It has often been observed, by men ill–versed in the history of scientific developments, that great new ideas, when developed, might easily have been inferred from others accepted long before. For example, when Erasistratos has told us that the heart’s valves ensure a one–way course of the blood, and that all the blood of the body can be driven out by the opening of one artery by aid of the horror vacui, and Celsus has informed us that the heart is a muscular viscus, one might have inferred the circulation of the blood without waiting for Harvey. Even so one might imagine that Harvey, to complete his system, might have inferred the presence of definite vessels of communication between the arteries and the veins instead of an indefinite soakage through the “porosities of the tissues.” But he did not do so, nor did any one else for thirty years of keen discussion. The discovery of the capillaries was reserved for the work of Malpighi, who was trying to clear his views about the structure of the lungs.


However, there is an unfortunate tendency amongst modern man, especially in those possessing more than a modicum of education, to denigrate the accomplishments of the ancients — a most peculiar form of snobbery. This is never more apparent than in the field of medicine — despite repeated evidence showing that much of the art of the ancient physician was formulated on a sound basis. It is, nonetheless, not possible to discuss any aspect of medical technology without first examining the history of its development. There is much to be learned from a study of history if only one has the eyes to see — no pun intended.



Hari



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Anonymous

Date: Thu Jul 14 5:45 AM, 2005
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...these people sound like they are just helping themself to our misfortune...stuffing their pocket...and the people who support them are just as bad...by turning (sorry for the pun) a blind eye to it and keeping quite...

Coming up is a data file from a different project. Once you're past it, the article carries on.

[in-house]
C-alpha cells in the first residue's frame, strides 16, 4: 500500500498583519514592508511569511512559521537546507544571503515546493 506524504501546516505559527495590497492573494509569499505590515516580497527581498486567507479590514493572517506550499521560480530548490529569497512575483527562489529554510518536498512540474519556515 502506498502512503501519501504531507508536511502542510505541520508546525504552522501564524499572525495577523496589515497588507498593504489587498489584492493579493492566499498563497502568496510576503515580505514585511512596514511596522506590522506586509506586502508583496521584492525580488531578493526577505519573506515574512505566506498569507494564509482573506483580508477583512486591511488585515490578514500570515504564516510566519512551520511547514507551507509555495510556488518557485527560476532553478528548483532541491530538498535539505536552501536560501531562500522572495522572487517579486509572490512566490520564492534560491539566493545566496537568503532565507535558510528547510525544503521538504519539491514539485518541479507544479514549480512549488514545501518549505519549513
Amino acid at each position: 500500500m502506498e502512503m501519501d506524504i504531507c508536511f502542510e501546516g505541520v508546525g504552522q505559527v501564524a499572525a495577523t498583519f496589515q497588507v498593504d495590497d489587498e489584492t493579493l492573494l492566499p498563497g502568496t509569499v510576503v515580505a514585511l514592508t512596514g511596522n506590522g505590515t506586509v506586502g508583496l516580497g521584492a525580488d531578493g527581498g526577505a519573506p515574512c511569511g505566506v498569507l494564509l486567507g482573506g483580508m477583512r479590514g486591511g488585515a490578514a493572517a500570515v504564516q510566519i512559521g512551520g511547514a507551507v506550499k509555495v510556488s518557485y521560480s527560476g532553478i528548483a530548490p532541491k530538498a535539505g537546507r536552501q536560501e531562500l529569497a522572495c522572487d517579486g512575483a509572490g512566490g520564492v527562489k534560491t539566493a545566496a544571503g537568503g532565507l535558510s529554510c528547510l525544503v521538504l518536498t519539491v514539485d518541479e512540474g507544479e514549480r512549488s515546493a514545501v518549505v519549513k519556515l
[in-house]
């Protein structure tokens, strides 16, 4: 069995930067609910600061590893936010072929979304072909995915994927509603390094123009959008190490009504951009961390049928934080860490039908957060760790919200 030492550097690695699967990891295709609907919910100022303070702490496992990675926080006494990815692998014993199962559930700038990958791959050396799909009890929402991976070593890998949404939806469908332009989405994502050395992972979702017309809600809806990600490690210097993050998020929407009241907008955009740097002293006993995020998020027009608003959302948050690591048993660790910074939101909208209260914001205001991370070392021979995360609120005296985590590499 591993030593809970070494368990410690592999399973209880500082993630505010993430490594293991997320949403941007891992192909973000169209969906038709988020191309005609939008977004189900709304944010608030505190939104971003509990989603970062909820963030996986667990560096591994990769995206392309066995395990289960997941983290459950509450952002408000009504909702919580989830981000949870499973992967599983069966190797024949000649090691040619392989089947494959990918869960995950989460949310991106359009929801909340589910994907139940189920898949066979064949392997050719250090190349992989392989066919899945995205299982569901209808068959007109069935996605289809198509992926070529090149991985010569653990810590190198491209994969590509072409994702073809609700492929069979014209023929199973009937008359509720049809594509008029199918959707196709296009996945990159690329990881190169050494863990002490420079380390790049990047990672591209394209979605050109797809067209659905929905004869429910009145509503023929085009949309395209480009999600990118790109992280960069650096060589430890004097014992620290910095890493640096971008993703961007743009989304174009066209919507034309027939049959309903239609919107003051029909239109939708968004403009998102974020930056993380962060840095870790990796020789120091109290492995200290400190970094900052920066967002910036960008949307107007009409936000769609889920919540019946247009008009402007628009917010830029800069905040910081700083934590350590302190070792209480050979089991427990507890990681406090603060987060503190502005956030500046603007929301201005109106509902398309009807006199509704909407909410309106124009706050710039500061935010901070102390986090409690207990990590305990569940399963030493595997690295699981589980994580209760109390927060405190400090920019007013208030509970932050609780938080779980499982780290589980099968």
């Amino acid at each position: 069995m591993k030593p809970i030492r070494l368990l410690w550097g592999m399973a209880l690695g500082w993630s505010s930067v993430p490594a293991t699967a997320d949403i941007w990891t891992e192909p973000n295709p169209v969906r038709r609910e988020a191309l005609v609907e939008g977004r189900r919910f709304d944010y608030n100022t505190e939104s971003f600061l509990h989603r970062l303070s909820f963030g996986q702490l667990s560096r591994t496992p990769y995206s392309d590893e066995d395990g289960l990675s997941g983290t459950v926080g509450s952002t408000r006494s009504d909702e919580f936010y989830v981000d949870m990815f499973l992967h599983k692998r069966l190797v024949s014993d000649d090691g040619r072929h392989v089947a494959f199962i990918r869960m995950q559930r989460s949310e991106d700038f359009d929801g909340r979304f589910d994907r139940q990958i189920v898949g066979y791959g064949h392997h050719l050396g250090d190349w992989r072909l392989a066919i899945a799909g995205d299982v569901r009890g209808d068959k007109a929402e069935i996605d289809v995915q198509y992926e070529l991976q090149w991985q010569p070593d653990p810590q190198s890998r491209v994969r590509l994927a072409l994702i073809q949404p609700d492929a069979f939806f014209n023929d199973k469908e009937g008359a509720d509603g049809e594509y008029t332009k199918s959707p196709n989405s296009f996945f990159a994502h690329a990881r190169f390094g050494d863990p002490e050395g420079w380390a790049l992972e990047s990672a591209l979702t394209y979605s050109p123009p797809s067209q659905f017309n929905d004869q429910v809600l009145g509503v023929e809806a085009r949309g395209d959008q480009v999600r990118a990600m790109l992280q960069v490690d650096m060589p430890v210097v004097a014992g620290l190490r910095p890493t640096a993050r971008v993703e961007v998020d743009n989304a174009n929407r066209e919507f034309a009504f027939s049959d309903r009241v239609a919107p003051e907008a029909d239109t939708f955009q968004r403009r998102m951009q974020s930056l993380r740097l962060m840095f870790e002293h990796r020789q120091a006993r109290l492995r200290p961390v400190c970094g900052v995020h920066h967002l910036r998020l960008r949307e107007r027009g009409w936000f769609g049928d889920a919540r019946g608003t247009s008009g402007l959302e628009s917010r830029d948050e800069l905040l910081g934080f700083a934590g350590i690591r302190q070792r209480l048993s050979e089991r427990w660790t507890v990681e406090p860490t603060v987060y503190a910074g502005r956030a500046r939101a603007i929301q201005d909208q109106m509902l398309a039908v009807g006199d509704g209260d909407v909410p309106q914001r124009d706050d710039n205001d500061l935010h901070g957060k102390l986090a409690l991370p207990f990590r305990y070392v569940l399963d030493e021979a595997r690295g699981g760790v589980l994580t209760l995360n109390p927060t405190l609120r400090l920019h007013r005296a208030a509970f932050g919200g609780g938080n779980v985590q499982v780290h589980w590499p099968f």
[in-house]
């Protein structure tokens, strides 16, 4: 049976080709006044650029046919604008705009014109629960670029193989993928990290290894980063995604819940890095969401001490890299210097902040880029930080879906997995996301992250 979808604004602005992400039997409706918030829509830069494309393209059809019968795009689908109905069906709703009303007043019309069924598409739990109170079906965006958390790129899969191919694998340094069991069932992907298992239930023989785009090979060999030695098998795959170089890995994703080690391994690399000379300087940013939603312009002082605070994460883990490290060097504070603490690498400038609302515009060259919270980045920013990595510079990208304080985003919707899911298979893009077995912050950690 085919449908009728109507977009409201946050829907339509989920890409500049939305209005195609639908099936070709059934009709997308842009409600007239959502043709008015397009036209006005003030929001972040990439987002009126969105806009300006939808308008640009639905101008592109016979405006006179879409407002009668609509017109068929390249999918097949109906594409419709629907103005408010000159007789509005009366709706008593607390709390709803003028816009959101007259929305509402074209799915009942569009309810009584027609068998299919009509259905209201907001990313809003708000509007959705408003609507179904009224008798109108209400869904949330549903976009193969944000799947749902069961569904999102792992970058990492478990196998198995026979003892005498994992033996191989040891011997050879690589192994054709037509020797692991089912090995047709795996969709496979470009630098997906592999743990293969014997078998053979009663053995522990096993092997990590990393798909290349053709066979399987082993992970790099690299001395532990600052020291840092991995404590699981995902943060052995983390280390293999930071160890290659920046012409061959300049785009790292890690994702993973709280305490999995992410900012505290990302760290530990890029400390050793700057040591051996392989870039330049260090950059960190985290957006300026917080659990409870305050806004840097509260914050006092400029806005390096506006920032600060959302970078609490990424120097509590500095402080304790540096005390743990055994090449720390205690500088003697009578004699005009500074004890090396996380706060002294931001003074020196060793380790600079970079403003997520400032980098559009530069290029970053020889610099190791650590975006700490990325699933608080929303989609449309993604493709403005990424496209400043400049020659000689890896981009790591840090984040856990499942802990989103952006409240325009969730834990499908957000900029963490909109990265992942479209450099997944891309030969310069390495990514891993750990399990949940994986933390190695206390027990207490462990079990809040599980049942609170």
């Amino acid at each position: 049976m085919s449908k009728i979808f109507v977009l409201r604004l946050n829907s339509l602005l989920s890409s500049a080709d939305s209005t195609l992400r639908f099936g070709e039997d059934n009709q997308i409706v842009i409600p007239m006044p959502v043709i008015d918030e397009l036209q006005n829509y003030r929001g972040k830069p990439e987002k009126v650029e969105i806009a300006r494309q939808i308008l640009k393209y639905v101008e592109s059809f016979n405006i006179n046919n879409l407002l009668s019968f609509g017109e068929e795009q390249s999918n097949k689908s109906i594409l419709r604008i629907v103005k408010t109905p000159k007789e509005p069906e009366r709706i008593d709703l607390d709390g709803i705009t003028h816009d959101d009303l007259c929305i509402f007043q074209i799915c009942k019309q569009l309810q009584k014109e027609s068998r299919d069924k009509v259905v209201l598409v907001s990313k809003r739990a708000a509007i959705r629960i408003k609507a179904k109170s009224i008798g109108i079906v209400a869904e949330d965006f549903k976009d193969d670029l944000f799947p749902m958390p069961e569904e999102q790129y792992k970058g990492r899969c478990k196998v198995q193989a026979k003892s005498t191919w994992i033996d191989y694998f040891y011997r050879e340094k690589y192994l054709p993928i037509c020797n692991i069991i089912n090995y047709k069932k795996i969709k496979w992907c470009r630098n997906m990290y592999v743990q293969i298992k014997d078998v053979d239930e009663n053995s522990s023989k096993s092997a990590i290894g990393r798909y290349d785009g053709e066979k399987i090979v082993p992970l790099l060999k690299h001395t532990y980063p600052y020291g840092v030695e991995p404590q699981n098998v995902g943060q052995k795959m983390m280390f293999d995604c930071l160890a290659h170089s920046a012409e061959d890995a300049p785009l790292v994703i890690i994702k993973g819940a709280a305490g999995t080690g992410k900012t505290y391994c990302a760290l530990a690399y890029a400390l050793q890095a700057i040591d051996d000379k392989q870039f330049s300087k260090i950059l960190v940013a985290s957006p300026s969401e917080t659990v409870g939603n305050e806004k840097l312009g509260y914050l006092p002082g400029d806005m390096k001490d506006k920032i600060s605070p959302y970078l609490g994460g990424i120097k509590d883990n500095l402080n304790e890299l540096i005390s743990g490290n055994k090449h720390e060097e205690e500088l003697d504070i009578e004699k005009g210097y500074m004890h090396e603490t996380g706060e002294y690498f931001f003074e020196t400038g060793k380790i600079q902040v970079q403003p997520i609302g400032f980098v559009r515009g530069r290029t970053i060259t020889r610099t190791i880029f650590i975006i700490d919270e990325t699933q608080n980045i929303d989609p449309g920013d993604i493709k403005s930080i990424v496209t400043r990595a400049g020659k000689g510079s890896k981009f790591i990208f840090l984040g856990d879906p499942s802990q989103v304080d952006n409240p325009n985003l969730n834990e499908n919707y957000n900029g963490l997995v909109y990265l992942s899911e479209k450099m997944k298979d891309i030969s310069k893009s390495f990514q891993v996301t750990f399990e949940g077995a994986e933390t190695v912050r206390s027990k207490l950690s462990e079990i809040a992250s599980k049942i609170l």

Its a "game" with money...as a good friend said to me...I realised that the very first day i went on the net for my kc... I then started to meet others who came to the same conclusion...and even now they remind me of what they once told me...and how true we was from the start.


"It all comes out in the wash" sooner or later...as we say over here...as we have done more than any-one and our goals and objective are being met...because we actually believe in it!! ...one of the main kc organisations who report to be looking after our interests has squanered our money!!...it is shocking but true, they just seem to have lost the plot and is just scaratching around now


...because they know that their core beliefs was/are wrong...and so they are redundant people, as their lifes has been, and is just simply "an empty shell" for chasing the money and not kc.



-- Edited by QuintriX at 03:11, 2005-10-15

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Executive

Status: Offline
Posts: 397
Date: Thu Jul 14 9:48 PM, 2005
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Its very easy for these kinds of posts to be regarded as nothing more than an unfounded swipe at the medical establishment. There are a great many doctors and researchers out there that work tirelessly toward making our world a better place. But there are also a great many who do not... there are instances of surgeons getting to where they are though nothing more than having the right connections for example.


Politics is rampant in medicine... drug companies dictate the direction of our medical futures... procedures that dont measure up to the financial profit factor fall by the wayside. How prevelant is this, I dont know... but if it happens once then it can happen a thousand times. My point is that a major shake up is well overdue... people must be held accountable for the information they circulate.


Its by no means all bad, but there is a 'process' at the core of medical evolution that is disfunctioning... and it is we that are instructed to wait, to follow the so called tried and true. We should not shy away from calling those out that need to answer the hard questions... we tend to treat them as our betters. This is a status that is earned not one to be taken for granted.


Hari